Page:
Heavy Metal Banjo and other topics
Page 1 of 1

Author:  paulrace [ Fri Dec 26, 2014 11:08 pm ]
Post subject:  Heavy Metal Banjo and other topics

A reader writes:
suggestions: I enjoy your articles with the "did God give rock and roll to you" and "what happened to the banjo?"
comment: I find your site really interesting. I'm a younger man, right around 30. I've been playing in metal bands for the better part of the last 15 or so years. Guitar is my main instrument. Recently, I've gotten into country, and am trying to create a country/metal hybrid sound. Now I understand that this might not be your thing, but bare with me. So, I went out and bought a Dean backwoods banjo, with out really knowing too much about the instrument. All I really knew is I liked the sound of the instrument, and I felt I could be creative with it. Which I have been. That's what ultimately matters as musicians right?

I read your article on the 6 string banjo. I found it to be really informative. I have to agree with the stigmas you mentioned in your "what happened to the banjo?" Even walking out of the store with a 6 stringed version, I was getting some crazy looks. I really don't care actually. I didn't buy it for them.

I'm curious to know your thoughts on Hank Williams Sr. though, and where you think he may have got his influences. I know much of it came from the blues. And there were a few performers from the 20's who were country based. Other than that, I'm sort of at a loss.

------Our Reply -----Please log in and add your own if you'd like ----------

Thanks for getting in touch. I'm glad you enjoyed the articles. BTW, having a heavy metal fan playing a banjo isn't as outrageous as you think. Except for the drawls and the pedal steels half of the "Country" music on the radio today could have passed for "hard rock" in the 1960s and early 1970s.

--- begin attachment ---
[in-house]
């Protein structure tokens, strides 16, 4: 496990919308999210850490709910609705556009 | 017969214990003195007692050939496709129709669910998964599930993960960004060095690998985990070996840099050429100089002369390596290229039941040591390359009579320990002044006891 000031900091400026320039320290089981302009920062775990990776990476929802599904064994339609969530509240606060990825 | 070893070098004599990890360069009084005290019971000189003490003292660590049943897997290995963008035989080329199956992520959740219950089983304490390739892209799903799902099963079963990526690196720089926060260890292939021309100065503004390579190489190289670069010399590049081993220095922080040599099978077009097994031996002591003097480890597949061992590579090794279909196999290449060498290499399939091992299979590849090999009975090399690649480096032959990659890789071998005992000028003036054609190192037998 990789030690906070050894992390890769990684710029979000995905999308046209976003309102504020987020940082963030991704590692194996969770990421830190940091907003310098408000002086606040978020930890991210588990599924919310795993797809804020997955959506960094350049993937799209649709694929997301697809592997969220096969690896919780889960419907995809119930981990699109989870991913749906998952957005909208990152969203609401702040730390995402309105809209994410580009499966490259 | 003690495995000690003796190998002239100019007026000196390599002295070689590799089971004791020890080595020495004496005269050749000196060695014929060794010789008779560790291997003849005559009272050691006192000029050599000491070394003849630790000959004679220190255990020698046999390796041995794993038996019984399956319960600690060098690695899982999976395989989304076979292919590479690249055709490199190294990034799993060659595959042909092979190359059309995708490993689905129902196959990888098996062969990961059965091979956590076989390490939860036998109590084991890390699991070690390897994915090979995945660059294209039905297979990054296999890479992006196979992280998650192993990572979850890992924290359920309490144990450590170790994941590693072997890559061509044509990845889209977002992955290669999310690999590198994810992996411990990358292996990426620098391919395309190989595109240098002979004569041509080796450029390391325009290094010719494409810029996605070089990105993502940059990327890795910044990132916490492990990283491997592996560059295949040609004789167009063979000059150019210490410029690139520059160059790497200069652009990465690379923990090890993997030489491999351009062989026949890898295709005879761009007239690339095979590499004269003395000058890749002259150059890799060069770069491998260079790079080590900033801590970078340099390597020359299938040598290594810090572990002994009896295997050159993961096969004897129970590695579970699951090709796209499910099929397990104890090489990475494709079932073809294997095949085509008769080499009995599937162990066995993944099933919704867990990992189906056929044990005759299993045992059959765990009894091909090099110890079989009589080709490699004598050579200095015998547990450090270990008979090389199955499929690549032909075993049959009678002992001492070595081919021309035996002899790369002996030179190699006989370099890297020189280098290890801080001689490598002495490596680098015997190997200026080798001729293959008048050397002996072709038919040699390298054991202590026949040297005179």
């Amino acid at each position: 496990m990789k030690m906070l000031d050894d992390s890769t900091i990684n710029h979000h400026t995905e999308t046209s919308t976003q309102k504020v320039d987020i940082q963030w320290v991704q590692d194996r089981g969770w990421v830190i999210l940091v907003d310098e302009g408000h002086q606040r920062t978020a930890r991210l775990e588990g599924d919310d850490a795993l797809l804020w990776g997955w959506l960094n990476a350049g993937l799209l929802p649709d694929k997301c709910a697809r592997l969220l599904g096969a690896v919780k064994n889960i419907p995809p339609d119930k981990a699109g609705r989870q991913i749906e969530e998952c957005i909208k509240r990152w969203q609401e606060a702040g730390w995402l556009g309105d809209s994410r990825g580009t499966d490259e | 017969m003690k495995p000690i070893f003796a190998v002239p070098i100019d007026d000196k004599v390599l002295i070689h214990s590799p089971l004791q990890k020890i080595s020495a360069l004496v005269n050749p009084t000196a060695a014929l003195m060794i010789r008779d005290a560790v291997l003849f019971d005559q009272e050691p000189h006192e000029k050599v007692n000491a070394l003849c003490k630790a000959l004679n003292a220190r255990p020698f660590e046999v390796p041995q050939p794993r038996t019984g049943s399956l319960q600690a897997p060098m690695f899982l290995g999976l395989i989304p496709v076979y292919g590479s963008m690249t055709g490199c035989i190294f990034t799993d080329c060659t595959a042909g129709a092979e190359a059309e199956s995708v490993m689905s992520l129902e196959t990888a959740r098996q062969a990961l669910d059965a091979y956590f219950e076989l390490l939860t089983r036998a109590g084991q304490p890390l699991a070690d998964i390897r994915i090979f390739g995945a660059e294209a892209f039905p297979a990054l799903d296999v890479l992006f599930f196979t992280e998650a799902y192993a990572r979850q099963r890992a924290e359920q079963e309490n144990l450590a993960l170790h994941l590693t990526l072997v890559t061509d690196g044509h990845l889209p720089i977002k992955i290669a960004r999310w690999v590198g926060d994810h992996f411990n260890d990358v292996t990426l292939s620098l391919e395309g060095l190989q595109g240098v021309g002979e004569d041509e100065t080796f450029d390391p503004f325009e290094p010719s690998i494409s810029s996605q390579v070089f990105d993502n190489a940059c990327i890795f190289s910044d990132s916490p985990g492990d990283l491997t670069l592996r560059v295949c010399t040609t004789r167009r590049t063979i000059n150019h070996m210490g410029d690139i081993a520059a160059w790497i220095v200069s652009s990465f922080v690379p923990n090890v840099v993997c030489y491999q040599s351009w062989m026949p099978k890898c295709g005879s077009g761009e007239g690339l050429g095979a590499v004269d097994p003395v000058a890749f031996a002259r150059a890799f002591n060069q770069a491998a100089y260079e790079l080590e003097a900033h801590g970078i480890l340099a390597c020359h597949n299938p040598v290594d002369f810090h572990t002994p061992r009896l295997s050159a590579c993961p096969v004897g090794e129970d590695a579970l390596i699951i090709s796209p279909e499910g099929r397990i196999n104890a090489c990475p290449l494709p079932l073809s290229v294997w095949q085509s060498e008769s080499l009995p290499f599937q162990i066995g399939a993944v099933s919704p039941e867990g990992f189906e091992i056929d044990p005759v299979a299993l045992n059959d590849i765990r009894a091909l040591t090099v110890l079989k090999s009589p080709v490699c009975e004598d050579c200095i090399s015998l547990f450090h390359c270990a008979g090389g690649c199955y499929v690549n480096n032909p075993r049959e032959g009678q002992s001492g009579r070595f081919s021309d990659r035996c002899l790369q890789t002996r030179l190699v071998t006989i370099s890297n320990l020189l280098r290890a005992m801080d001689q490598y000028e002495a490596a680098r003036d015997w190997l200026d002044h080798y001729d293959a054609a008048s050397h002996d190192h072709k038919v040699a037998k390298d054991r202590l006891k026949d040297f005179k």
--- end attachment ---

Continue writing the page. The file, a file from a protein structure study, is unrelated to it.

The button according, not so much. :-) You can probably tell, though, that I'm a fan of all kinds of music, but especially "Americana"

Regarding the ancestry of Country music, the most important precursor was the Carter family. Their earliest stuff was drawn right from the Appalachian sources that were all around them. Bluegrass was a mid-19th century invention, adding "blue notes" and a snare drum. "Texas Swing" added a particular kind of fiddle part that tended to play syncopated parts in parallel thirds, and so on. "Singing Cowboys" like Gene Autry made singing with (admittedly modified) southern accents more acceptable to general audiences.

Early Country music borrowed from all of those influences. To my ears, at least, I think that the most distinctive sounds of early Country were the results of record producers applying "popular music" elements and recording styles to songs and vocal styles that, in many cases, could have predated the Carters. That's a big IMHO - as soon as I make such a statement, someone else will come along and give Tex Avery or someone all the credit.

You're right in a sense that there isn't as much "Country" per se before Hank Sr. as you might think, but that's in part because, except for Carter family, not much was recorded that would be considered "Country" today.

Check out the Carter Family at least, and you'll see how AP Carter & Co may have been a pretty direct influence on Hank Sr. Also, Vernon Dalhart's "Wreck of the Old 97" was a huge and influential pre-Country hit. If you sang it today with a trap set, pedal steel and trap set, you'd be accused of singing "Country," but in Dalhart's day, they called it "Mountaineer Music." Here is it on You Tube:

Back to the banjo. If you got the kind with the big metal flange, and you can get the action adjusted where you need it, your lead skills will give you all kinds of advantages on the thing. I fingerpick mostly, so I found that the electric version - without the metal flange and therefore less "ring" - was more suited to my style.

Either way, I like the nice semi-Dobro sound of the lowest notes. Since I also play 5-string, I've adapted some of my picking patterns to give a general impression of bluegrass banjo, though you can't play Scruggs-style (which most people equate with Bluegrass banjo) on the thing. If I ever get a recording of what I'm talking about, I'll post it on the newsletter, which you have subscribed to. Also, if you make any recordings that would fit into the "Americana," Folk, Bluegrass, etc. genre, I'd love to hear them.

Got to run. Sorry for the long diatribe, but I hope I've given you some ideas for research.

Let me know how things progress for you - Paul

Page 1 of 1 All times are UTC - 5 hours [ DST ]
Powered by phpBB® Forum Software © phpBB Group